Fast Five Quiz: Sleep Disorders

Helmi L. Lutsep, MD; Zab Mosenifar, MD; Stephen Soreff, MD

Disclosures

August 03, 2020

RLS is a neurologic movement disorder of the limbs that is often associated with a sleep complaint. Patients with RLS have a characteristic difficulty in trying to describe their symptoms. Diagnostic criteria from the International RLS Study Group (IRLSSG) are as follows:

  • An urge to move the legs that is usually, but not always, accompanied by or felt to be caused by uncomfortable and unpleasant sensations in the legs.

  • The urge to move the legs and any accompanying unpleasant sensations begin or worsen during periods of rest or inactivity, such as lying down or sitting.

  • The urge to move the legs and any accompanying unpleasant sensations are partially or totally relieved by movement, such as walking or stretching, at least as long as the activity continues.

  • The urge to move the legs and any accompanying unpleasant sensations during rest or inactivity only occur or are worse in the evening or night than during the day.

  • The occurrence of the preceding features are not solely accounted for as symptoms primary to another medical or behavioral condition, such as myalgia, venous stasis, leg edema, arthritis, leg cramps, positional discomfort, and habitual foot tapping.

The diagnosis of RLS is primarily based on the clinical history. Most patients with RLS have periodic leg movements of sleep [PLMS]). PLMS are characterized by involuntary, forceful dorsiflexion of the foot lasting 0.5-5 seconds and occurring every 20-40 seconds throughout sleep. PLMS noted on polysomnography alone do not warrant treatment. Clinicians should consider treating PLMS if they are causing frequent arousals.

RLS can be difficult to diagnose in children, especially younger ones. For a definite diagnosis, patients must endorse the diagnostic criteria and be able to describe leg symptoms in their own language. Alternatively, they must have the diagnostic criteria plus sleep disturbances, a sibling or parent with RLS, and a PLMS index higher than 5 on polysomnography. For a possible diagnosis, a PLMS index higher than 5 on polysomnography and a positive family history of RLS are required. These strict criteria are intended to prevent overdiagnosis of RLS in children.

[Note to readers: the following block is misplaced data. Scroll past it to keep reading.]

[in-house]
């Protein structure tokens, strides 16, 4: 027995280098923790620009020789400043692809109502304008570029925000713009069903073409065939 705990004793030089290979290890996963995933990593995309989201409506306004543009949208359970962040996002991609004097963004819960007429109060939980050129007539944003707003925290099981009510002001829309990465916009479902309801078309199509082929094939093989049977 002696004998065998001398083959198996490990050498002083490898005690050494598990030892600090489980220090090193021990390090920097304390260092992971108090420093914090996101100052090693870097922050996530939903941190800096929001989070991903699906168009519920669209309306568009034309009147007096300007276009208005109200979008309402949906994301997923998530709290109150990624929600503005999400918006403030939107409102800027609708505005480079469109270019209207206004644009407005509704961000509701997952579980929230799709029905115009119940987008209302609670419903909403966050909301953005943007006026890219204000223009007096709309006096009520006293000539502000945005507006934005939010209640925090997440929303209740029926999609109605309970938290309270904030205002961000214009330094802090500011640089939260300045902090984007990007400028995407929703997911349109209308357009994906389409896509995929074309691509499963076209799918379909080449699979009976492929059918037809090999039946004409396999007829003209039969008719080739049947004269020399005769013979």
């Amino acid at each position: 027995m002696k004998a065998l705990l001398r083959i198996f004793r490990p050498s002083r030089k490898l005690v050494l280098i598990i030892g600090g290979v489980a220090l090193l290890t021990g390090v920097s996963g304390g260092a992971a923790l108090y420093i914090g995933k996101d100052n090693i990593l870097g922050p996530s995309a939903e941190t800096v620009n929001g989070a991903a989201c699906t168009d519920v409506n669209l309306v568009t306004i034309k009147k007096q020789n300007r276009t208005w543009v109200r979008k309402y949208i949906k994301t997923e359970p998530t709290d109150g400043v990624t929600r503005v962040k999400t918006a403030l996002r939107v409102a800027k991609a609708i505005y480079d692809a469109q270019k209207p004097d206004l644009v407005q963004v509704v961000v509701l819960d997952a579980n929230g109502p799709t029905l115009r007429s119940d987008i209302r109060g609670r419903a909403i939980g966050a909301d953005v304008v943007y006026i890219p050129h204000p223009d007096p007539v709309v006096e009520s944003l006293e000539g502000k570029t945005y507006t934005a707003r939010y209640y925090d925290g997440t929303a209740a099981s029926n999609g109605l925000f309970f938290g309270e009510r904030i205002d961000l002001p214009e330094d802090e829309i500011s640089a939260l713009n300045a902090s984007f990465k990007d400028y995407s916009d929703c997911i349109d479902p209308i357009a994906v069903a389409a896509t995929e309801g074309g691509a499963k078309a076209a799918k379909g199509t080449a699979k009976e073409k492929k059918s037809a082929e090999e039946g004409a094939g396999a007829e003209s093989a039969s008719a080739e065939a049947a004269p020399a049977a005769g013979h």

All patients with symptoms of RLS should be tested for iron deficiency. At a minimum, a ferritin level should be obtained. A complete iron panel, including iron levels, ferritin, transferrin saturation, and total iron binding capacity, is preferable because the ferritin level can be falsely elevated in acute inflammatory states.

Treatment for RLS may not be necessary for patients with mild or sporadic symptoms or for those without significant impairment. Treatment should be tailored to the patient's specific symptoms and may involve pharmacotherapy and nonpharmacologic measures.

Drug therapy for primary RLS is largely symptomatic; cure is possible only for secondary RLS. Medications used in the treatment of RLS include the following:

  • Dopaminergic agents (eg, pramipexole, ropinirole, bromocriptine, levodopa-carbidopa, rotigotine)

  • Benzodiazepines (eg, clonazepam)

  • Opioids (eg, codeine)

  • Anticonvulsants (eg, gabapentin, pregabalin)

  • Presynaptic alpha2-adrenergic agonists (eg, clonidine)

  • Iron salt

The following medications have been known to cause or exacerbate the symptoms of RLS:

  • Antidopaminergic medications (eg, neuroleptics)

  • Diphenhydramine

  • Tricyclic antidepressants

  • Selective serotonin reuptake inhibitors

  • Serotonin-norepinephrine reuptake inhibitors

  • Alcohol

  • Caffeine

  • Lithium

  • Beta-blockers

Read more clinical information about RLS.

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